The Old Loyal Britons, 62 Thames Street, Greenwich, SE10The following represents a joint request from the Greenwich Society and the Greenwich Conservation Group to the Royal Borough of Greenwich that the above premises - in their present form - be considered for inclusion in the Council’s List of Buildings of Local Architectural or Historic Interest.
BackgroundThe Group became aware of the intention, should planning permission be granted, to demolish the present building on the site through the notification by letter, site notice and public notice (in the 5 August 2014 edition of Royal Greenwich Time) of application 14/1636/F. This as part of a proposal by Buzzgrade Ltd to build in its place a 6 storey block over a basement level providing A3 (Restaurant) use and/or A4 (Pub/Bar) use at ground floor and basement levels with 9 flats in the five floors above.The Group appreciates that, in the past, applications have been submitted and approved for extension works to the present building on the site - namely application 03/2594/F (approved June 2005) and a renewal application 10/0027/F (approved February 2010/now lapsed) - but, since both these applications retained and built on the existing structure, it was not thought relevant, at the time, to make a case for local listing.With the threat of demolition, this is no longer the case.
HistoryThames Street lies at the heart of what was, in Victorian times, an intensively developed riverine area bounded to the north by the River Thames, to the south by Bridge Street (now Creek Road), to the west by Norway Street and, to the east, by Church Street (now Greenwich Church Street) and the former Billingsgate Street, the line of which presently forms the western boundary to Cutty Sark Gardens.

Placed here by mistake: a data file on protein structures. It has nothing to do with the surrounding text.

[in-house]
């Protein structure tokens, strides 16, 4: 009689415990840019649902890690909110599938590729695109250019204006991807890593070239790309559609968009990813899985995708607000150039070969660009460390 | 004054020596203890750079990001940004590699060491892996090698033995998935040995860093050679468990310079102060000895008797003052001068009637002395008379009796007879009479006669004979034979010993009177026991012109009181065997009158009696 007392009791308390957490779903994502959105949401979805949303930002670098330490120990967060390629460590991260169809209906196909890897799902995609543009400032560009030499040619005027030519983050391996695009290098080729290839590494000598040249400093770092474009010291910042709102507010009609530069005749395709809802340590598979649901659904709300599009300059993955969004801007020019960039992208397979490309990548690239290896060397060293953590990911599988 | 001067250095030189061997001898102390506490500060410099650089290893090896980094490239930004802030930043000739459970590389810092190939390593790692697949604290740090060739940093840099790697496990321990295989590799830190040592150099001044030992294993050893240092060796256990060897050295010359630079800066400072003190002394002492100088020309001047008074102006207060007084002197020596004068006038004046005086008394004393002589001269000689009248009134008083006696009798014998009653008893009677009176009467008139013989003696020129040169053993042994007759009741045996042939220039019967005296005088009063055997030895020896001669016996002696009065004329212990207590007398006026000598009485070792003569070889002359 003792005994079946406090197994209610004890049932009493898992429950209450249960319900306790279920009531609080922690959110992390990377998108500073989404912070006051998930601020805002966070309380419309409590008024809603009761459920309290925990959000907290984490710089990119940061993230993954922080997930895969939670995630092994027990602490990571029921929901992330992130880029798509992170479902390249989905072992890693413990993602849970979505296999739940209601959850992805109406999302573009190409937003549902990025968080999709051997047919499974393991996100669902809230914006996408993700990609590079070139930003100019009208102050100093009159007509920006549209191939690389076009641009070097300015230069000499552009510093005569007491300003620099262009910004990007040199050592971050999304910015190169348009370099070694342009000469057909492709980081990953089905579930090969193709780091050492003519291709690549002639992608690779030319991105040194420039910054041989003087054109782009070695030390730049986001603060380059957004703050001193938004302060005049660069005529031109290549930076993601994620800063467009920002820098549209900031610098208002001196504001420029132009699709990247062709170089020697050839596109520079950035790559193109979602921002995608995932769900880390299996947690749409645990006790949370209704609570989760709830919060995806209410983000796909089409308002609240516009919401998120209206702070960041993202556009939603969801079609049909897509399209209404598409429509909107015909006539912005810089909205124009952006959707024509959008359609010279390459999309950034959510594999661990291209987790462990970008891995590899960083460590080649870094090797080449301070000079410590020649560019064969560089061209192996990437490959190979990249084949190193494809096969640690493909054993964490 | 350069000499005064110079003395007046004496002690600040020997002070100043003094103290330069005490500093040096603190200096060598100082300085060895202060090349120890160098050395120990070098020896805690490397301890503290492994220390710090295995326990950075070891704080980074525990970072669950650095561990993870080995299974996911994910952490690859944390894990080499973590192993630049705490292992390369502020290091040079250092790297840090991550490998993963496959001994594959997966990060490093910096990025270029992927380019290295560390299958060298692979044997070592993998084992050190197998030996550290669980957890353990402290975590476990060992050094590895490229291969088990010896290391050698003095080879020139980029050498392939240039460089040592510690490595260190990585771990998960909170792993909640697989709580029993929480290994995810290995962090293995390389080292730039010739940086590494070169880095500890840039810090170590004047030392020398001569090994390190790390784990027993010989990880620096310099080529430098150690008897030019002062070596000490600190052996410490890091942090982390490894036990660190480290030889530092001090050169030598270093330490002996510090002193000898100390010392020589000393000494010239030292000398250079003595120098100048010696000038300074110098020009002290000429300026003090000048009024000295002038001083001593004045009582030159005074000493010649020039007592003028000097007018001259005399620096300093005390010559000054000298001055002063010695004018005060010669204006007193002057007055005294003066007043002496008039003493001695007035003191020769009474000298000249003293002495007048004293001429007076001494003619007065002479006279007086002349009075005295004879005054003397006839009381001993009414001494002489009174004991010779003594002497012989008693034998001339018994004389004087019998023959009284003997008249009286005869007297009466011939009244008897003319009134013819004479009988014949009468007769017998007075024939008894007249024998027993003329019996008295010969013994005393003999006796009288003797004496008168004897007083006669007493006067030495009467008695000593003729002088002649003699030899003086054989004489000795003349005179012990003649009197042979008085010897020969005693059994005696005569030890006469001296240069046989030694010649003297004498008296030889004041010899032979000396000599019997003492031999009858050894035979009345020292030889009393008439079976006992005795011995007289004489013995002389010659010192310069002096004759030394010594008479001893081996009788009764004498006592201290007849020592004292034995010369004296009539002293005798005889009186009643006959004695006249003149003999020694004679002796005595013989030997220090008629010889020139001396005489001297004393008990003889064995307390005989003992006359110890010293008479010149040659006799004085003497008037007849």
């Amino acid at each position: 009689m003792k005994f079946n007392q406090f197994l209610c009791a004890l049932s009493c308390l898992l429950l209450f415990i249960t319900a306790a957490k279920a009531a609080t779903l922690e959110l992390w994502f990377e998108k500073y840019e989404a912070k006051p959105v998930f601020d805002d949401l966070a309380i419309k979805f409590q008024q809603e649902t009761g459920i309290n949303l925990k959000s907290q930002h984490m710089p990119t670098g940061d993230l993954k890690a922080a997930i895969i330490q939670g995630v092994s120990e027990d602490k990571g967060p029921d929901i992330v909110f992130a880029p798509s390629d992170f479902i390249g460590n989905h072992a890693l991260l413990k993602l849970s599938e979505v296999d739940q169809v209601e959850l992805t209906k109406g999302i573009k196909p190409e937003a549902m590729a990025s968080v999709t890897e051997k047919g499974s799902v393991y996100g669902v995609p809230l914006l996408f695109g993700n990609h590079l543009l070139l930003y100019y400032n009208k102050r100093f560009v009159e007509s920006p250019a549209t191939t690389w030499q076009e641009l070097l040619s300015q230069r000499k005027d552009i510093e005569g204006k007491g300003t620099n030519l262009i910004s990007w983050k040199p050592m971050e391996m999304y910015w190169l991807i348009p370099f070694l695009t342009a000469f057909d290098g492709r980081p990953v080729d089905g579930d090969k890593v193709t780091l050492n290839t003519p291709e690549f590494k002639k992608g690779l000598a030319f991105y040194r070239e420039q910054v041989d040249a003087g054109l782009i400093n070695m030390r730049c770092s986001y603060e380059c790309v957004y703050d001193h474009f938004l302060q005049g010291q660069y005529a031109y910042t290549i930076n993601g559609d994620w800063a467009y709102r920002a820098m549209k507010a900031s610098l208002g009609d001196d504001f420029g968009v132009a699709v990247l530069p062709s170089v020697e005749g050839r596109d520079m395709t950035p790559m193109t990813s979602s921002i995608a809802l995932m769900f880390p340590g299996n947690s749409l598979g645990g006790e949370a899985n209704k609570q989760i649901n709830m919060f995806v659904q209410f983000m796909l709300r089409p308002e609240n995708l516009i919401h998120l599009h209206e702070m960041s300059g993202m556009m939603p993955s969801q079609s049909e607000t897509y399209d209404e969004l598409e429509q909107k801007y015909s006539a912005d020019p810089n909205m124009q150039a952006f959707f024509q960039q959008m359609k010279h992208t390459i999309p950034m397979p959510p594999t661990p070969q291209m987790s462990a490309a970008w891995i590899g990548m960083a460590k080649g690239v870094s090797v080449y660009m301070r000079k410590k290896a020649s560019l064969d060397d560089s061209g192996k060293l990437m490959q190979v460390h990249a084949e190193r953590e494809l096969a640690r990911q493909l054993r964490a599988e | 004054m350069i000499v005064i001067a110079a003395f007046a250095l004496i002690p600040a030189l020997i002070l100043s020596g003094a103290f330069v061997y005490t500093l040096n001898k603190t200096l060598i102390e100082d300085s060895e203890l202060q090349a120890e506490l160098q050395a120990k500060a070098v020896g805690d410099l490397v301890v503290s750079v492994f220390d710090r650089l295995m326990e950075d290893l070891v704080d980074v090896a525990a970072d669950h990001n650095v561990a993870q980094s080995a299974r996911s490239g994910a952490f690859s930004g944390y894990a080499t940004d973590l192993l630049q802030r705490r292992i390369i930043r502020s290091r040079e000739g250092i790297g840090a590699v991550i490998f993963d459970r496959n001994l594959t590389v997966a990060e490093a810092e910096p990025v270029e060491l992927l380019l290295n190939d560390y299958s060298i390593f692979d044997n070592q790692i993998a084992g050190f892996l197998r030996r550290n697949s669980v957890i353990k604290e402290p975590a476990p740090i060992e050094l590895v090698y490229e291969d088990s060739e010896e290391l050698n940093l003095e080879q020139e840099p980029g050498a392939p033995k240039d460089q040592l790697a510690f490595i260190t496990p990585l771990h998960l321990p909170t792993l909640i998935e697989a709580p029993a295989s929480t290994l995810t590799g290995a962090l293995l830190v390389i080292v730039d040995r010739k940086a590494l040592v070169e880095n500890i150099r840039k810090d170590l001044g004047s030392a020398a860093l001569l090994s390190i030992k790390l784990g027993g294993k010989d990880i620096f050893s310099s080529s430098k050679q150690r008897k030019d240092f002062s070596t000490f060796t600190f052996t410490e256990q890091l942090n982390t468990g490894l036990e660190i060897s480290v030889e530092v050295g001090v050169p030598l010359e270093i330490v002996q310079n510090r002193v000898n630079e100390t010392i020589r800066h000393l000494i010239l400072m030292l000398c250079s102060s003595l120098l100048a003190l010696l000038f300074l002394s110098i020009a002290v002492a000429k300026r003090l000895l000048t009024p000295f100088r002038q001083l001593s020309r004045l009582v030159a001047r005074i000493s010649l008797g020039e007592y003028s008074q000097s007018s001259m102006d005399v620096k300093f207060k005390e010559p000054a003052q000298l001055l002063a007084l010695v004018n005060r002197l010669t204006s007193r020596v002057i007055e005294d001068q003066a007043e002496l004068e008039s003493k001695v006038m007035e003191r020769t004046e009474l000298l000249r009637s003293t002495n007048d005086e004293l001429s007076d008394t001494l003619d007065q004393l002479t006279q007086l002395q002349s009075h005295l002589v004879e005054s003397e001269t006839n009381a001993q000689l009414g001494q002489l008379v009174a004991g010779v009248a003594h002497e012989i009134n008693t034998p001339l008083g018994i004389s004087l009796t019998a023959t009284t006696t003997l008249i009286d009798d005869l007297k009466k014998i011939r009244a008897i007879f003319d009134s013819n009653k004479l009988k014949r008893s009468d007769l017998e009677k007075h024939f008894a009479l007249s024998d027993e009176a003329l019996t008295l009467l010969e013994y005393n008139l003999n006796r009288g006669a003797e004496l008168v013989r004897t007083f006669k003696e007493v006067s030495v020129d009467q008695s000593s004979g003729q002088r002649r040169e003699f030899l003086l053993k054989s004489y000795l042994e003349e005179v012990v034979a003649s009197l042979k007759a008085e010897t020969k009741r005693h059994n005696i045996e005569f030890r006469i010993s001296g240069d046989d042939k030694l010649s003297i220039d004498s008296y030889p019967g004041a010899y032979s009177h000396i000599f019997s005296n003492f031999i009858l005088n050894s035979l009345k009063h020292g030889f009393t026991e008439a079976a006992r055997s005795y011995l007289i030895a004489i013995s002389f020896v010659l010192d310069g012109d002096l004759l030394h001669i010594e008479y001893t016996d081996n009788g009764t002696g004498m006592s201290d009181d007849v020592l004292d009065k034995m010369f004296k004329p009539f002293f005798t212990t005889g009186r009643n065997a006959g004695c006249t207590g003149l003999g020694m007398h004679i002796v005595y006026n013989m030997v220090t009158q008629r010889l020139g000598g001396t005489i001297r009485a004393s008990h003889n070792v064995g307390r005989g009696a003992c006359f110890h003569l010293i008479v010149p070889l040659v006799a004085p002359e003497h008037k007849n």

The area was home to wharves and jetties on the river frontage and, in the immediate hinterland, there was a wide range of industrial uses such as a coal merchants, a hay and straw yard, a brewery, the base for the town’s fishing fleet and, in a myriad of closely packed streets, the homes of families associated with these industries - not least that of the fishing fleet.
Public houses featured prominently with some 10 in the back streets and a further half a dozen or so in the main thoroughfares of Bridge Street and Church Street - a list of those known to exist in mid-Victorian times is below.
In the mid 20th century the area was cleared to allow for the construction of the Meridian Estate, a series of municipal housing blocks, starting in the east, prior to the outbreak of the Second World War and to the west, after the cessation of hostilities when building restrictions were lifted. Some of the blocks were given the names of streets which originally filled the area - for example Coltman House and Rockfield House,
At present only three of the mid-Victorian buildings remain. These are -
the former St Peter’s Church and Schools (now
St Alfege with St Peter’s Primary School)
the former Thames public house (previously Rose & Crown) in Norway Street
and the building which is the subject of this request
Further images can be found of this building and the surrounding Meridian Estate blocks on page 117 of the West Greenwich Conservation Area Appraisal document.
Appearance62 Thames Street is, above ground, a two storey building filling on plan virtually the whole of the 0.02 hectare plot with a frontage occupying, save for a side access area, the full width of the site while, deeper into the site, the massing steps back to provide a reduced width rear extension, also of two storeys.
As viewed from the street, the south facade of the building consists of 2 no. ground floor storey height semi-circular headed openings behind which is a traditional pub frontage screen consisting of timber framed windows and doors. At first floor level, there are 2 no. six over six pattern vertical sliding timber sash windows. The facade terminates in a shallow arched parapet masking a series of flat roofs behind. Between the ground and first floor levels is a traditional painted timber fascia with lettering indicating the current pub use.